And of course we know what corporations will do with the money and that it will not create jobs and it will have little economic impact. 10 of the 15 companies that brought back the most money last time...cut jobs.

https://mobile.nytimes.com/2008/06/24/b ... oogle.com/
https://www.google.com/amp/s/www.cbsnew ... -not-work/
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Post 04 Dec 2017, 11:32 am

Ray Jay wrote:BTW, I analyzed my own tax situation this weekend and our taxes increase by $300 under the new plan. Losing or reducing our state tax deduction is a big deal for this Mass. resident and counteracts the other positive changes. I'm still for the plan because of the positive corporate changes which people just don't understand or don't want to understand or there's always the chance that I am wrong :) .


So glad you did this. I have not yet, but I should. What would you think about just throwing out the individual portion of this while keeping the corporate? Isn't most of the stuff people don't like in the changes for individuals?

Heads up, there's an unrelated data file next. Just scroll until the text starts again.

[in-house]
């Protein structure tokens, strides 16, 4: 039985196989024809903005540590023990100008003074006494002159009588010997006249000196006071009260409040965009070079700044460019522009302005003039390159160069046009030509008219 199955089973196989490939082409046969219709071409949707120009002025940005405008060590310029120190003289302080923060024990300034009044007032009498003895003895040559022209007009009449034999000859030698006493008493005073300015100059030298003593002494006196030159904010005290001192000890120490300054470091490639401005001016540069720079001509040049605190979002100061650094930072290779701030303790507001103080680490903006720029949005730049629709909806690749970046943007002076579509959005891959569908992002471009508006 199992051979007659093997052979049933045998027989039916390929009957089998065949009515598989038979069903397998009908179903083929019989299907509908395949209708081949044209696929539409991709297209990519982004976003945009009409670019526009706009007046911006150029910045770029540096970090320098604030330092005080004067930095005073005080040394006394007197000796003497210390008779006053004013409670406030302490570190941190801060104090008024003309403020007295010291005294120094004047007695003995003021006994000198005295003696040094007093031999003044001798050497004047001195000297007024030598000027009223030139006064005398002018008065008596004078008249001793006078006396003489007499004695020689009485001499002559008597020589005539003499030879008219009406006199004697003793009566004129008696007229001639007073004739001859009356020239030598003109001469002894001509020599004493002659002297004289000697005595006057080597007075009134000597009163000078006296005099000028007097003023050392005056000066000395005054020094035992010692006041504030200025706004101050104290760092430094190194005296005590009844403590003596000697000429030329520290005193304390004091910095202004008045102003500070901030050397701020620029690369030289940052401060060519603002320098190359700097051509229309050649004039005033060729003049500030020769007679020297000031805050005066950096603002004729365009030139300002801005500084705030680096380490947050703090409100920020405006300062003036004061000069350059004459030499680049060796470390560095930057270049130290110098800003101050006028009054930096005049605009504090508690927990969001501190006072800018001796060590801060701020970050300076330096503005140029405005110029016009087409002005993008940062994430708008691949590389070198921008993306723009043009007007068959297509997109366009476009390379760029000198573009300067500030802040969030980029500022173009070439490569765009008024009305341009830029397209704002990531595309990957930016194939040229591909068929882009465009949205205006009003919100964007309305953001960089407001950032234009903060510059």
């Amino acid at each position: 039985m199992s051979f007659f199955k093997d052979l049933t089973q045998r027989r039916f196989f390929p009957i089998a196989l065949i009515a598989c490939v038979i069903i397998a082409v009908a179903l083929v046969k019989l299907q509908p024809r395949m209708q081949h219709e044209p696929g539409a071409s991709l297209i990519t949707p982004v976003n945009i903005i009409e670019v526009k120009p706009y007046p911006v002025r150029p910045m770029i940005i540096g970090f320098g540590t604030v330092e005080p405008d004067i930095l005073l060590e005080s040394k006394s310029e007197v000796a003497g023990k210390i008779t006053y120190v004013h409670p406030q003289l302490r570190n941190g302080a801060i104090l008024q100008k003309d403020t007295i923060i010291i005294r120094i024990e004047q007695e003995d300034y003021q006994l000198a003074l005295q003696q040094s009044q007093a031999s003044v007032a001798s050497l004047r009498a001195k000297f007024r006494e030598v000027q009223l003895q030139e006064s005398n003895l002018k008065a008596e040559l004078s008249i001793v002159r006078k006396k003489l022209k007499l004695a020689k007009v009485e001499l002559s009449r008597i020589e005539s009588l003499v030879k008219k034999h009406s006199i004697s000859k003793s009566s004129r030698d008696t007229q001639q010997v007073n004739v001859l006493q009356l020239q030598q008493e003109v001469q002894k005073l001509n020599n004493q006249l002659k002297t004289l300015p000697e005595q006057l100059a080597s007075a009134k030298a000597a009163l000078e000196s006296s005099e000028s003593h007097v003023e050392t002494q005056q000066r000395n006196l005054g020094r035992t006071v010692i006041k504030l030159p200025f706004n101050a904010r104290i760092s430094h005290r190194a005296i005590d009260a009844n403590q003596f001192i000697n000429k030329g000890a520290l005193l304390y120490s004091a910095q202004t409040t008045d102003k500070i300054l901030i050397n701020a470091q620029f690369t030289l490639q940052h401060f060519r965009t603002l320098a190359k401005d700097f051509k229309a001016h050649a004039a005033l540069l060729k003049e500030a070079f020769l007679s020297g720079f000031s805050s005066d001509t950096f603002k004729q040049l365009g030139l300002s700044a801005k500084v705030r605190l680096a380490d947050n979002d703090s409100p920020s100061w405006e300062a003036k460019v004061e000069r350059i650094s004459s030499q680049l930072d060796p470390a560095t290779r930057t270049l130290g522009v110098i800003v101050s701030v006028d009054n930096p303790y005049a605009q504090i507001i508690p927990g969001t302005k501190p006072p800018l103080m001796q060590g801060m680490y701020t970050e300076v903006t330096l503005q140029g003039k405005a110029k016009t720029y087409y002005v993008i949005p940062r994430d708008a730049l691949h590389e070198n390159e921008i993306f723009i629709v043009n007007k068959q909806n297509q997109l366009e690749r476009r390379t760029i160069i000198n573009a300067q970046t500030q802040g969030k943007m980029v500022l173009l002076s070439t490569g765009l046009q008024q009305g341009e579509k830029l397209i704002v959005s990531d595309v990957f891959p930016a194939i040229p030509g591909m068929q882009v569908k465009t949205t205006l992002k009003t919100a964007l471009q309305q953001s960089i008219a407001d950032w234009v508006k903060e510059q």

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Post 04 Dec 2017, 12:14 pm

geojanes wrote:
Ray Jay wrote:BTW, I analyzed my own tax situation this weekend and our taxes increase by $300 under the new plan. Losing or reducing our state tax deduction is a big deal for this Mass. resident and counteracts the other positive changes. I'm still for the plan because of the positive corporate changes which people just don't understand or don't want to understand or there's always the chance that I am wrong :) .


So glad you did this. I have not yet, but I should. What would you think about just throwing out the individual portion of this while keeping the corporate? Isn't most of the stuff people don't like in the changes for individuals?


Yes; the corporate stuff is necessary. The individual stuff is just picking winners and losers ... it depends on 100 different tax attributes, but basically the bills help the wealthy in red states and hurt the wealthy in blue states. At some point the Dems will take back power and rejig the individual provisions, while hopefully keeping the corporate reform.
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Post 04 Dec 2017, 12:28 pm

fate
How much do “the working poor” pay in income taxes now? Go ahead. Tell us.


All told, those in the bottom fifth of earners pay almost a fifth of their income in taxes. According to the Institute on Taxation and Economic Policy, the lowest-income quintile — those making less than $19,000 a year — pay almost 11 percent of their income in state and local taxes. Working people, even if they don’t make enough money to pay federal income tax, also pay payroll taxes that contribute to Social Security and Medicare. And anyone who drives a car pays gas taxes. The old cliché really does hold true — the only thing as inevitable as death are taxes.